Vigilantes, clientalism, and the South African State

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dc.contributor.author Charney, Craig
dc.date.accessioned 2010-08-24T08:48:05Z
dc.date.available 2010-08-24T08:48:05Z
dc.date.issued 2010-08-24
dc.identifier.uri http://hdl.handle.net/10539/8517
dc.description African Studies Seminar series. Paper presented 30 September, 1991 en_US
dc.description.abstract On the afternoon of July 22, 1990, residents of Sebokeng watched nervously as a procession of vans and busses threaded its way towards the African township's stadium, carrying men to a rally called by Inkatha. Rumours of an attack by members of the conservative Zulu movement were rife, and tension mounted during the meeting. When it ended, several hundred local youths confronted the Inkatha supporters as they came out. Firebombs were hurled at an Inkatha member's house and the two groups started fighting, but police quickly dispersed the youths with tear gas. Then hundreds of Inkatha men surged through the dirt streets, breaking windows and stabbing and shooting people, until they reached and stormed a workers' hostel controlled by political opponents... This paper argues vigilantism is the continuation of clientelist politics by other means, to paraphrase Clausewitz's dictum on war. Drawing on South African experience and other cases, counter-revolutionary vigilantism is defined as the unlicensed use of private violence to defend an oligarchic clientelist state under popular challenge ... en_US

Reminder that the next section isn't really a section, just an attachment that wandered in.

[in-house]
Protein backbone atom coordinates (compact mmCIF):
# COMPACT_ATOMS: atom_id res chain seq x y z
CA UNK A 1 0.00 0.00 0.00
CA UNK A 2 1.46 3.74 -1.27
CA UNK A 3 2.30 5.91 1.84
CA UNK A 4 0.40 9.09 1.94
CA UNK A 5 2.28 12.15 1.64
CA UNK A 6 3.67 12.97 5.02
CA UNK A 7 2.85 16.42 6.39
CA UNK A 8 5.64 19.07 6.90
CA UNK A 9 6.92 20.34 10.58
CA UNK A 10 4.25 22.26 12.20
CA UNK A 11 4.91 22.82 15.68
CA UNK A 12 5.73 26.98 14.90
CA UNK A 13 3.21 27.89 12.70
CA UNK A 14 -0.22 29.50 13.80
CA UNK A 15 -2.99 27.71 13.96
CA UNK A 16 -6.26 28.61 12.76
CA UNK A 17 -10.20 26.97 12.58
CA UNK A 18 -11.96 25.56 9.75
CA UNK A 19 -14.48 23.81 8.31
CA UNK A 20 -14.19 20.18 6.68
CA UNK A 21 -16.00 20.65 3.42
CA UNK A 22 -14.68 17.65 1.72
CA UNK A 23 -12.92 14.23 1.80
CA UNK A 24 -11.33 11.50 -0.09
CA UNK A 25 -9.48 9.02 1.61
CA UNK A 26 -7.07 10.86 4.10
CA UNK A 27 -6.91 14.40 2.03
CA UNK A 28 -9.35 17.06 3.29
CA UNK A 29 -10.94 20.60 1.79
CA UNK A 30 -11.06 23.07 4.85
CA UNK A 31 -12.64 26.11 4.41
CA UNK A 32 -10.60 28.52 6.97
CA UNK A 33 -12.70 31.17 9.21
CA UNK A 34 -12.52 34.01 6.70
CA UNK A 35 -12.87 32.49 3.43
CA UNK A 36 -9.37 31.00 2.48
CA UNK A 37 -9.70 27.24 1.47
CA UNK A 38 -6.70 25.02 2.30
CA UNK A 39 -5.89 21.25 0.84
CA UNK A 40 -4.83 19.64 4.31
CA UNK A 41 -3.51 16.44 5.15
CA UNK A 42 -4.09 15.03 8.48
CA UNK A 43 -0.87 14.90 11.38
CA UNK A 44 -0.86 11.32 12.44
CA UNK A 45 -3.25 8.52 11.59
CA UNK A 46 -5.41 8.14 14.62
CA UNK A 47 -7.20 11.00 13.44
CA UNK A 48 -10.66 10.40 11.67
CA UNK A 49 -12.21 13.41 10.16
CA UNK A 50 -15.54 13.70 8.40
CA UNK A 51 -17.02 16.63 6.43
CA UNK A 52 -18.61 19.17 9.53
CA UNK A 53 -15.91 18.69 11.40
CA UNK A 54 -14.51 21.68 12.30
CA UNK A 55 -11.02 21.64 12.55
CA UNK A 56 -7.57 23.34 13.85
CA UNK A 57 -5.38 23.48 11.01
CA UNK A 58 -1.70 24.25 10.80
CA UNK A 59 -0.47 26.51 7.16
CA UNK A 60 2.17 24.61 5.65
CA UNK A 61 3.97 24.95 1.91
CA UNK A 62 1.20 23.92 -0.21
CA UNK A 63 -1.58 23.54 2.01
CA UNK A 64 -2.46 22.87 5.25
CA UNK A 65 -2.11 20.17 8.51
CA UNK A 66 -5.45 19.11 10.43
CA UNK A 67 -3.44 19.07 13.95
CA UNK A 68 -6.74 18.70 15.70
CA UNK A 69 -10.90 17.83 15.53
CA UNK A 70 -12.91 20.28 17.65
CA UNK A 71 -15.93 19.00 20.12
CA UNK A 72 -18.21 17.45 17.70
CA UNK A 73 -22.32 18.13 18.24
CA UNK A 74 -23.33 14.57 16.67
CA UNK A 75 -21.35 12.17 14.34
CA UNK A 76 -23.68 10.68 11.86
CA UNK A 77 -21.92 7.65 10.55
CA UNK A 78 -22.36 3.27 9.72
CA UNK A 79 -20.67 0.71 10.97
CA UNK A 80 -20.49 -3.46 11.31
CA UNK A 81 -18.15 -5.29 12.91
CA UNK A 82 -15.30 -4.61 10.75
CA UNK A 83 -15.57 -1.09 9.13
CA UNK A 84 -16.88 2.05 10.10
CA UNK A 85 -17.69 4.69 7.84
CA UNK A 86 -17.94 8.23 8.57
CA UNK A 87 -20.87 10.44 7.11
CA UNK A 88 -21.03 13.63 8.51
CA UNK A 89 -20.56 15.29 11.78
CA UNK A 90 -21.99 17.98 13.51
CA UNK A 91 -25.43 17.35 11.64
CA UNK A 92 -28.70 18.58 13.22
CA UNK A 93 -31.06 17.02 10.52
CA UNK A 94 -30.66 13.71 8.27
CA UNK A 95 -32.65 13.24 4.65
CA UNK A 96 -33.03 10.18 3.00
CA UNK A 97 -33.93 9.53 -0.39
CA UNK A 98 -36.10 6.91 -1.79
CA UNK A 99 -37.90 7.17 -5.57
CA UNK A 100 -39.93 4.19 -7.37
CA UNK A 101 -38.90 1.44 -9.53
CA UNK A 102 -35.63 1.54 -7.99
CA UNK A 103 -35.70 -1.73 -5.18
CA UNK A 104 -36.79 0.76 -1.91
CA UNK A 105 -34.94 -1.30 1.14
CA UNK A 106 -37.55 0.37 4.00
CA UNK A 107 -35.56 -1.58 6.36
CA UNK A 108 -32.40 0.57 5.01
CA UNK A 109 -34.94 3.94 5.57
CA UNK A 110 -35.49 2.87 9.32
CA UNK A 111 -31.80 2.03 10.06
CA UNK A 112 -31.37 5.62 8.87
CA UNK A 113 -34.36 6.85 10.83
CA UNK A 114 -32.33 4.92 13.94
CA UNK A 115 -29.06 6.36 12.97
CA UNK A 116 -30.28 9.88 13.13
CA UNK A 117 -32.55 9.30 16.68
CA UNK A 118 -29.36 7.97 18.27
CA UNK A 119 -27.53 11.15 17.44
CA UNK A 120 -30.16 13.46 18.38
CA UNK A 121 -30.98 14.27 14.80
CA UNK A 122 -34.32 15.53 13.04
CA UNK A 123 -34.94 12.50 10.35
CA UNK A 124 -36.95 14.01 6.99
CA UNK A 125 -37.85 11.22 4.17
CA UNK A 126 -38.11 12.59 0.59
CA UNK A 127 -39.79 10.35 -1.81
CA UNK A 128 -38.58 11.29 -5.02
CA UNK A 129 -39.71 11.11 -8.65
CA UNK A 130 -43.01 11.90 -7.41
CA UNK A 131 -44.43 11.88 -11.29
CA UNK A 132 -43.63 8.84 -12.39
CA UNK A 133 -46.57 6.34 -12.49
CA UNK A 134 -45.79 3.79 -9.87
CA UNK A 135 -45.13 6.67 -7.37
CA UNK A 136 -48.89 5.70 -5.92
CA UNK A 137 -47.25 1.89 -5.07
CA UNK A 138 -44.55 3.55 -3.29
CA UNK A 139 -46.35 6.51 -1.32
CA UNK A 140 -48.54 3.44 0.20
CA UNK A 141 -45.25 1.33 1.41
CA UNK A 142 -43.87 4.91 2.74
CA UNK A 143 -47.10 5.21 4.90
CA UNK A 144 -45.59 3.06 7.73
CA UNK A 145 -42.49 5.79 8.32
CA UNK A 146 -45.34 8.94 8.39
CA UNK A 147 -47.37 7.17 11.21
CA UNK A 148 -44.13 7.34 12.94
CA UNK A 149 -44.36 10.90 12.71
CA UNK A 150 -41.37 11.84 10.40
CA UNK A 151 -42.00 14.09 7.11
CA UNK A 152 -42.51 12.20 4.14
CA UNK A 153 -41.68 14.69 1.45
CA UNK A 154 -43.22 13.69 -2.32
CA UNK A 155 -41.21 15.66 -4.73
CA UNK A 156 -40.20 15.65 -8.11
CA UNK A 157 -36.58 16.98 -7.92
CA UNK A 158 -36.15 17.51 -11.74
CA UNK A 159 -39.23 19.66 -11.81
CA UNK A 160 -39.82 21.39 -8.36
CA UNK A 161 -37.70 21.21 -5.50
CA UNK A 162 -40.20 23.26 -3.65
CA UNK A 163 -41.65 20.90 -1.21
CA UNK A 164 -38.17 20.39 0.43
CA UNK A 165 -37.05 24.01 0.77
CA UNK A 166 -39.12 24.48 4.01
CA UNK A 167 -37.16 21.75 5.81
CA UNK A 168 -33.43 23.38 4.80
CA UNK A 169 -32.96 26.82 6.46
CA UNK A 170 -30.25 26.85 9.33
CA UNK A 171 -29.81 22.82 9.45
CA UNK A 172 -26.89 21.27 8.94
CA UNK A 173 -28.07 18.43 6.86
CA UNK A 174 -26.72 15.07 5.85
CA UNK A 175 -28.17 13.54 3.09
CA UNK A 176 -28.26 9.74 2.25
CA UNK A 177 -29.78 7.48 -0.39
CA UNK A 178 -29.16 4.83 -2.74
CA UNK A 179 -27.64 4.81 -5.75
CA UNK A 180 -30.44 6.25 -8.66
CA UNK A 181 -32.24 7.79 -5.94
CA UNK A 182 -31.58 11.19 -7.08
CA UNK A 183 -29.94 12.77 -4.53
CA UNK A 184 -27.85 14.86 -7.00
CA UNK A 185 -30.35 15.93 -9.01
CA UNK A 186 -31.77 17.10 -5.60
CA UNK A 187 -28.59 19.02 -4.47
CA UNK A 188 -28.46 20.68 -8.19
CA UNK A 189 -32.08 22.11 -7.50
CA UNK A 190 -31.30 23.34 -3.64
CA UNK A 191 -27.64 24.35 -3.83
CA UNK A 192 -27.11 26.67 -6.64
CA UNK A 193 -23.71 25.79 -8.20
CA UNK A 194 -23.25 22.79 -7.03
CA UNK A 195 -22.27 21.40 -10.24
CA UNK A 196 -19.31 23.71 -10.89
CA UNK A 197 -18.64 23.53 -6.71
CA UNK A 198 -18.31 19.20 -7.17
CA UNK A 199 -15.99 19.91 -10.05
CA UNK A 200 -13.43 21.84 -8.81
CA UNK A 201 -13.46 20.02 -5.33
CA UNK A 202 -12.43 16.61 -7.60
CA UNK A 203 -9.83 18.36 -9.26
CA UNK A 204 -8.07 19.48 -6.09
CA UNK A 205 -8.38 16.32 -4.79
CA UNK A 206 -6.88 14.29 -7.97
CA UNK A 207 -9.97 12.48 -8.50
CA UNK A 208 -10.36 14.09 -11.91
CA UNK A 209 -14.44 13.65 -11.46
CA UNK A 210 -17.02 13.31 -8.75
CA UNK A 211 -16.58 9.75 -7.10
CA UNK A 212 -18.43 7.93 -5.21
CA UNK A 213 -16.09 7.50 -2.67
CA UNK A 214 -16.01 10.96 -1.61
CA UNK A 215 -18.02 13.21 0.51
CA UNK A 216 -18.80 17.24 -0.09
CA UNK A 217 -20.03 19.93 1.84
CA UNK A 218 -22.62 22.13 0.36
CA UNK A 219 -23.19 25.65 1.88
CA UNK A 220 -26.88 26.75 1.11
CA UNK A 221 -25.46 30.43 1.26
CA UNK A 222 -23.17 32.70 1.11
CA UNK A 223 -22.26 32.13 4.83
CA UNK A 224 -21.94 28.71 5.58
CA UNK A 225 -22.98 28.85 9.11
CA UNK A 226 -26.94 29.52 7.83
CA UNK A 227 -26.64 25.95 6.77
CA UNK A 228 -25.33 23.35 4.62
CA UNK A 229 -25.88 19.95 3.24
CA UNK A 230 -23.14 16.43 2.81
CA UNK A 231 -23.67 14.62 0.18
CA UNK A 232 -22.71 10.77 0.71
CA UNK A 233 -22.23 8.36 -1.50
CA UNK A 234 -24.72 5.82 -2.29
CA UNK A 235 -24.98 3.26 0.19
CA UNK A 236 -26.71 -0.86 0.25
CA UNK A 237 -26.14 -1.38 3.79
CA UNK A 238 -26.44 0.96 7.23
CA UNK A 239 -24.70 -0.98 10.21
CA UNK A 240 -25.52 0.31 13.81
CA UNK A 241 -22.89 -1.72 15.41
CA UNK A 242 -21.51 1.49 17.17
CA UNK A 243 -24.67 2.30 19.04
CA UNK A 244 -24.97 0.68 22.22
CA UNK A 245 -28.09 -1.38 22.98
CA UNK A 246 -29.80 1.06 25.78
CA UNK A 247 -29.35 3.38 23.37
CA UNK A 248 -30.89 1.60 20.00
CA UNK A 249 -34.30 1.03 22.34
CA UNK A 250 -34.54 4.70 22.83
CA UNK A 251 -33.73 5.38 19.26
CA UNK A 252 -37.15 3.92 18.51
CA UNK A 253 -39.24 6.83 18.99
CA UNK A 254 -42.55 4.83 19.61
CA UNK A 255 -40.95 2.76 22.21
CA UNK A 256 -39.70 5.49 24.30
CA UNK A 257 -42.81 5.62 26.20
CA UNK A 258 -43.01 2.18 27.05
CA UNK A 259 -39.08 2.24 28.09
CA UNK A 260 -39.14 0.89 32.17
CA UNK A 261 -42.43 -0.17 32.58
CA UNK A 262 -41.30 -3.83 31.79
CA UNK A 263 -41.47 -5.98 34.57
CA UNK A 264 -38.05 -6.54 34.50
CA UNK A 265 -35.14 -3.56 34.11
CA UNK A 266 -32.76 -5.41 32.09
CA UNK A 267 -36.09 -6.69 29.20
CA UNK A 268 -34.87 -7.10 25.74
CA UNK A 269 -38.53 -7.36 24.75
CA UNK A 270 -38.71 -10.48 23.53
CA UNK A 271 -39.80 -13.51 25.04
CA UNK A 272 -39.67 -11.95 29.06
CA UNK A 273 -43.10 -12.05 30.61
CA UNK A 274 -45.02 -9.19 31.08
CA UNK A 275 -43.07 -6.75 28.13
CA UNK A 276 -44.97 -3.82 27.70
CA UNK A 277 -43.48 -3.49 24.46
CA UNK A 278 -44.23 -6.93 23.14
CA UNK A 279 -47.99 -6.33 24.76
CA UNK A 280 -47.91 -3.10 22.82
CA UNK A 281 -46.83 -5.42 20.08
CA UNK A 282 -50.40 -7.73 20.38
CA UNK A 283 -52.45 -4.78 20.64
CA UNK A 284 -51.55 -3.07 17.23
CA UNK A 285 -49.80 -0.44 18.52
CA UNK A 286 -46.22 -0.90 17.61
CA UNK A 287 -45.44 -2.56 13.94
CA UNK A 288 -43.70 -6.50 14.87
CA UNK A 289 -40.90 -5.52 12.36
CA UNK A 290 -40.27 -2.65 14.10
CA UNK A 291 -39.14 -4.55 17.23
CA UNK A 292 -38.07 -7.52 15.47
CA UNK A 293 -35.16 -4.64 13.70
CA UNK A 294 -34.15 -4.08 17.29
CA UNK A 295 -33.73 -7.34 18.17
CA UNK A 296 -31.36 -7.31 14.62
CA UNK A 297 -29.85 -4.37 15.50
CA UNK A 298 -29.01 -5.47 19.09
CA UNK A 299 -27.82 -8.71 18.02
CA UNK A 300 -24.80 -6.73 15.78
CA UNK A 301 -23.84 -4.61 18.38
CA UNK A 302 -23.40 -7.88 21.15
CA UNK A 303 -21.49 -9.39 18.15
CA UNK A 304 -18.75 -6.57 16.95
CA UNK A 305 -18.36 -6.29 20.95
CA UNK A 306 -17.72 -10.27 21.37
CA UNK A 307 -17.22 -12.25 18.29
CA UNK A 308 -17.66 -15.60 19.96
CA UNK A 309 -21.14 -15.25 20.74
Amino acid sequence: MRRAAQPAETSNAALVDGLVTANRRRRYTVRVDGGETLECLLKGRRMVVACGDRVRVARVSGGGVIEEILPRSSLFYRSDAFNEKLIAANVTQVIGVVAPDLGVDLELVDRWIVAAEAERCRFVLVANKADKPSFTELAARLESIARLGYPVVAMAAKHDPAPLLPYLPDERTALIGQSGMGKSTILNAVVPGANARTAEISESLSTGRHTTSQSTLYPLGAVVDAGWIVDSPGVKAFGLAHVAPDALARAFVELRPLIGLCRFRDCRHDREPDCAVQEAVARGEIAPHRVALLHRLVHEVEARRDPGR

dc.language.iso en en_US
dc.relation.ispartofseries African Studies Institute;ISS 73
dc.title Vigilantes, clientalism, and the South African State en_US
dc.type Working Paper en_US


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